Erdogan rues Biden
Sayed Abdel-Meguid, Thursday 12 Nov 2020
With Trump on his way out, Turkey’s Erdogan has lost an ally and may find the pressure mounting, starting with the path cleared for Congressional sanctions


Frustration is the byword for the Turkish regime these days. President Recep Tayyip Erdogan continues to play defiant and boast achievements and victories at home and abroad. But the punches have kept coming from afar for the past few weeks and have been translated into hard economic realities for the vast majority of the Turkish people.

On Friday, the EU prolonged the sanctions framework it adopted last year to penalise Ankara for its unauthorised gas exploration activities in the Eastern Mediterranean. The framework, extended to November 2021, permits asset freezes and visa bans on individuals and asset freezes on entities involved in these activities. It also prohibits EU persons and entities from making funds available to those on the sanctions list. The step augurs further venting of European anger in the EU summit in Brussels in December and further blows to the reeling Turkish economy.

The following day brought adverse winds from Washington. The Erdogan regime had a lot riding on a second term for the Donald Trump administration, but it was Joe Biden who was declared victor. This will soon eliminate the foremost obstacle to the implementation of Congressional sanctions related to Turkey’s purchase and deployment of the Russian S-400 missile defence system. With Trump’s defeat, the Turkish strongman also lost a powerful moral and political backer who had lauded his “good friend” Erdogan as a “brilliant leader” and had given him the green lights he needed to further his expansionist ambitions in Syria, Libya and elsewhere in the Middle East.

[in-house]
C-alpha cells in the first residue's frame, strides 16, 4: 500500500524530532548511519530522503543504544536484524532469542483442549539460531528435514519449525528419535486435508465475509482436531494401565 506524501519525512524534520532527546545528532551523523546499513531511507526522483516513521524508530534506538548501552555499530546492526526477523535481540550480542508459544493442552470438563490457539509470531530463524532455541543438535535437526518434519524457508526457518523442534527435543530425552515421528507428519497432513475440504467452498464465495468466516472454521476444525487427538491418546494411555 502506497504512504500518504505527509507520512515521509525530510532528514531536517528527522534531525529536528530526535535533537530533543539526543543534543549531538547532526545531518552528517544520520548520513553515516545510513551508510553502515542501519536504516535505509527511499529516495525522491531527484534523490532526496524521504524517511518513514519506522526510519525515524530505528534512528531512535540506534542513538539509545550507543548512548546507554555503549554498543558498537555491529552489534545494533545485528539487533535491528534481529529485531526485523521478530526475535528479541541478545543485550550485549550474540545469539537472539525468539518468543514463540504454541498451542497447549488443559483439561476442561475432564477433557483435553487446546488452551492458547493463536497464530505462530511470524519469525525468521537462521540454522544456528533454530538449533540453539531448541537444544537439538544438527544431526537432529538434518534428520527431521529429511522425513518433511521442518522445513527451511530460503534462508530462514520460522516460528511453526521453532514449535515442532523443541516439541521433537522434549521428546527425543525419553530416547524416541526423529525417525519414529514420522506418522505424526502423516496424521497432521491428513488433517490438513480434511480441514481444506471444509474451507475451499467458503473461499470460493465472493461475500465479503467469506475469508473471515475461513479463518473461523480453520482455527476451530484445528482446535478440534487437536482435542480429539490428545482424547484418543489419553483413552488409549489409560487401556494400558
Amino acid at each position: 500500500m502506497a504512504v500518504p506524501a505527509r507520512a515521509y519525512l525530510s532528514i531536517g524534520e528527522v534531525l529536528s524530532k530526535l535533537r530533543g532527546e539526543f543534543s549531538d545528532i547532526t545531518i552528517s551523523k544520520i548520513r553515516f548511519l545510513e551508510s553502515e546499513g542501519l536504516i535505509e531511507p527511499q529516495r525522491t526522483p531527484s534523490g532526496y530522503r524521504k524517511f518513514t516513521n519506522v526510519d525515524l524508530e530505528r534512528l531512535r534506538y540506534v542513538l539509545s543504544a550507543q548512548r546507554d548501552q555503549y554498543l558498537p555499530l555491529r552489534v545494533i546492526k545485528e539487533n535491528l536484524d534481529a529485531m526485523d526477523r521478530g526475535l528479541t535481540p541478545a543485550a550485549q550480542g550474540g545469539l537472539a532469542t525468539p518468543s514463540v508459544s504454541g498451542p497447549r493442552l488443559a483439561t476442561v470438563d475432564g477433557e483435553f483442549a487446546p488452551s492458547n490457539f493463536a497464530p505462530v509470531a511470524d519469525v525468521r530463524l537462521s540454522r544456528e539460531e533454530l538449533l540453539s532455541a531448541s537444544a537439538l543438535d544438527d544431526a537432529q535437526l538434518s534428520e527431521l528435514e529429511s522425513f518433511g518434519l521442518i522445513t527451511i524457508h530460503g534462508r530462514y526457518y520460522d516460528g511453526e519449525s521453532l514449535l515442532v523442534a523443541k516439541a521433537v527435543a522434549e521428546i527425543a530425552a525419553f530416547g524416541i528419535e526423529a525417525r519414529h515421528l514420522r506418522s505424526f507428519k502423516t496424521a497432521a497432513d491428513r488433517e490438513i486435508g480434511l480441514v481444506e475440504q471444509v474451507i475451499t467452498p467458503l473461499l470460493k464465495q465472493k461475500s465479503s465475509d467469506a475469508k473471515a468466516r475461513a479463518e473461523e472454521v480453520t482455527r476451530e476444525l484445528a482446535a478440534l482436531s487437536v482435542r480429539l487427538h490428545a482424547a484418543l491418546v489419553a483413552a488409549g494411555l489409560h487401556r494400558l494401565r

Although officials in Ankara may have seen the Biden victory coming, as evidenced by Foreign Minister Mevlut Cavusoglu’s statement that his government would be open to dealing with whomever the American people elected, the Turkish president was personally convinced that Trump would remain in power. According to people from the narrow circle of power in Ankara, Erdogan had dismissed the opinion polls that had given Biden up to a 10-point lead over Trump. To Erdogan’s mind, the polls in the US were as “tendentious” as the “hostile” polls back home that showed his own declining popularity and some of which even predicted that his ruling Justice and Development Party (AKP) would be defeated in the event of an early election.